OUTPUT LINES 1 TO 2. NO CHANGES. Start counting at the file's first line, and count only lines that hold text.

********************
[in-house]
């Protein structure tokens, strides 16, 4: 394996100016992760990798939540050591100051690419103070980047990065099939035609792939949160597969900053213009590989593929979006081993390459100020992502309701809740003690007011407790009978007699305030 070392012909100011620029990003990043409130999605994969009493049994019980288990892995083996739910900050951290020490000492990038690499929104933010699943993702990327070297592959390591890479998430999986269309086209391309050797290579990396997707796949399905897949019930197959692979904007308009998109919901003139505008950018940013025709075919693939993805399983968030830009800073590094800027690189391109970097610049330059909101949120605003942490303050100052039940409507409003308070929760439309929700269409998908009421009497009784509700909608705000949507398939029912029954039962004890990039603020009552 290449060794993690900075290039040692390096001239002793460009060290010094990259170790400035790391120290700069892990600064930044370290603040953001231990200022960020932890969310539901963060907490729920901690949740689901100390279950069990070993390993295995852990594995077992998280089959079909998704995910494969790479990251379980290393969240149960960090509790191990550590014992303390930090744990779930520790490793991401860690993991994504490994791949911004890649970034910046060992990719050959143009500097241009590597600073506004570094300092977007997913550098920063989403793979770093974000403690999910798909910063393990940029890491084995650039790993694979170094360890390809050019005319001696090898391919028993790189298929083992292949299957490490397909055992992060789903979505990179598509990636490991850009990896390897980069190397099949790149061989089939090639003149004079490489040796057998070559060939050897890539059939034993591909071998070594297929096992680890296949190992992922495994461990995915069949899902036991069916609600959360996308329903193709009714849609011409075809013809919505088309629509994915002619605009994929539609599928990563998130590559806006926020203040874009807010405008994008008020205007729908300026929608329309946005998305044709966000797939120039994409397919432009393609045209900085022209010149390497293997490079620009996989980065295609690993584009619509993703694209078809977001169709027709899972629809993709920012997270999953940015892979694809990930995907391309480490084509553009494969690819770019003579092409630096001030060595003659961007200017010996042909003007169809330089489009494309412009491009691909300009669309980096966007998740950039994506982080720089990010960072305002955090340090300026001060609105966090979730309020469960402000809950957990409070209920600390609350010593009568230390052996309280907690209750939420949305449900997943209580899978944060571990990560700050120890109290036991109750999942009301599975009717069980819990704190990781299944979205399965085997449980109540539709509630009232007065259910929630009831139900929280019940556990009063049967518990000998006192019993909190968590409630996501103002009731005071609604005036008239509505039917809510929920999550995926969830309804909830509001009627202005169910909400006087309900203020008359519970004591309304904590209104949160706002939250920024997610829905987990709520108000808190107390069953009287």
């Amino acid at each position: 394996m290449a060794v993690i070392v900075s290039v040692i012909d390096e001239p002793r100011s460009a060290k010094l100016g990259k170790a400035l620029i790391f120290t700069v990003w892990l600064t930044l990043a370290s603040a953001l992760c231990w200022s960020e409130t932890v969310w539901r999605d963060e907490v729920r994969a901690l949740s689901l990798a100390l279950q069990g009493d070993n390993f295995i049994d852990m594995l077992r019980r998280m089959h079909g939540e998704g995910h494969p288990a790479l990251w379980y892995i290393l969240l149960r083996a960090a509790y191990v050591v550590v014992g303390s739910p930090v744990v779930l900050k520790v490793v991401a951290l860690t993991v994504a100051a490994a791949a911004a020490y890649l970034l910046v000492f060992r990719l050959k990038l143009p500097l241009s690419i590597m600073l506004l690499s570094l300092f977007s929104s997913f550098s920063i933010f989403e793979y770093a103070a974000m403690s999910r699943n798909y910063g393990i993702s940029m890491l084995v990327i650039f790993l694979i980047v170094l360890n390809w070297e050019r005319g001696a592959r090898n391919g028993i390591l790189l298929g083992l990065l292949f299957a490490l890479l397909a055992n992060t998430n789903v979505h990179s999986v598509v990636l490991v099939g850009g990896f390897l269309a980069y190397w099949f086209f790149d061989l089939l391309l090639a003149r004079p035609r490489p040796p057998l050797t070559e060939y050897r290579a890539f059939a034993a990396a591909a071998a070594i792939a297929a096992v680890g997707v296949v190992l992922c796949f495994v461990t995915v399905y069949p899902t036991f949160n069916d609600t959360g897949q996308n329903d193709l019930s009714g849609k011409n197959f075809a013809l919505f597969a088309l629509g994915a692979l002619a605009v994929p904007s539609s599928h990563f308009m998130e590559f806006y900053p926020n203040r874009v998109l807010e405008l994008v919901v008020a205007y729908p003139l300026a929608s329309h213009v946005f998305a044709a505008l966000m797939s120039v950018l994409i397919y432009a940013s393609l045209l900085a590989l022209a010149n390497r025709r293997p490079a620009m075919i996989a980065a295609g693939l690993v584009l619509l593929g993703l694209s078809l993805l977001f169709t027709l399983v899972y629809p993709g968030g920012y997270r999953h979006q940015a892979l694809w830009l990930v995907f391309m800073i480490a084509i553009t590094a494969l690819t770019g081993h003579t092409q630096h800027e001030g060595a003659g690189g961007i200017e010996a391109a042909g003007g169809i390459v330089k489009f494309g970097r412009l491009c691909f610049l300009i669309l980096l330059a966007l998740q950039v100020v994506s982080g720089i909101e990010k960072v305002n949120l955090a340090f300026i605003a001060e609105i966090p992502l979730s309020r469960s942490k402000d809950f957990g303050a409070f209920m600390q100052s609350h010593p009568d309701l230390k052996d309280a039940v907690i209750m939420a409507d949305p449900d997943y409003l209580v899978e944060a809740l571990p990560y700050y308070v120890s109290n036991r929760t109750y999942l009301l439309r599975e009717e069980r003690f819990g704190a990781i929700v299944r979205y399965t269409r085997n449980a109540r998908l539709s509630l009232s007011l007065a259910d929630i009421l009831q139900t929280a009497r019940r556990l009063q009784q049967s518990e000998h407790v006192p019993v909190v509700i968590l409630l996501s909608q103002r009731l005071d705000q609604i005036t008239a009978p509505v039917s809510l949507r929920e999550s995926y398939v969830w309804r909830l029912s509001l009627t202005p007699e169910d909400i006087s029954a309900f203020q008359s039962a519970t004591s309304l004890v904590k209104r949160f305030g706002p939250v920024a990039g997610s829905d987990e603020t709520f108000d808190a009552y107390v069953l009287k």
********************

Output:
[in-house]
């Protein structure tokens, strides 16, 4: 394996100016992760990798939540050591100051690419103070980047990065099939035609792939949160597969900053213009590989593929979006081993390459100020992502309701809740003690007011407790009978007699305030 070392012909100011620029990003990043409130999605994969009493049994019980288990892995083996739910900050951290020490000492990038690499929104933010699943993702990327070297592959390591890479998430999986269309086209391309050797290579990396997707796949399905897949019930197959692979904007308009998109919901003139505008950018940013025709075919693939993805399983968030830009800073590094800027690189391109970097610049330059909101949120605003942490303050100052039940409507409003308070929760439309929700269409998908009421009497009784509700909608705000949507398939029912029954039962004890990039603020009552 290449060794993690900075290039040692390096001239002793460009060290010094990259170790400035790391120290700069892990600064930044370290603040953001231990200022960020932890969310539901963060907490729920901690949740689901100390279950069990070993390993295995852990594995077992998280089959079909998704995910494969790479990251379980290393969240149960960090509790191990550590014992303390930090744990779930520790490793991401860690993991994504490994791949911004890649970034910046060992990719050959143009500097241009590597600073506004570094300092977007997913550098920063989403793979770093974000403690999910798909910063393990940029890491084995650039790993694979170094360890390809050019005319001696090898391919028993790189298929083992292949299957490490397909055992992060789903979505990179598509990636490991850009990896390897980069190397099949790149061989089939090639003149004079490489040796057998070559060939050897890539059939034993591909071998070594297929096992680890296949190992992922495994461990995915069949899902036991069916609600959360996308329903193709009714849609011409075809013809919505088309629509994915002619605009994929539609599928990563998130590559806006926020203040874009807010405008994008008020205007729908300026929608329309946005998305044709966000797939120039994409397919432009393609045209900085022209010149390497293997490079620009996989980065295609690993584009619509993703694209078809977001169709027709899972629809993709920012997270999953940015892979694809990930995907391309480490084509553009494969690819770019003579092409630096001030060595003659961007200017010996042909003007169809330089489009494309412009491009691909300009669309980096966007998740950039994506982080720089990010960072305002955090340090300026001060609105966090979730309020469960402000809950957990409070209920600390609350010593009568230390052996309280907690209750939420949305449900997943209580899978944060571990990560700050120890109290036991109750999942009301599975009717069980819990704190990781299944979205399965085997449980109540539709509630009232007065259910929630009831139900929280019940556990009063049967518990000998006192019993909190968590409630996501103002009731005071609604005036008239509505039917809510929920999550995926969830309804909830509001009627202005169910909400006087309900203020008359519970004591309304904590209104949160706002939250920024997610829905987990709520108000808190107390069953009287």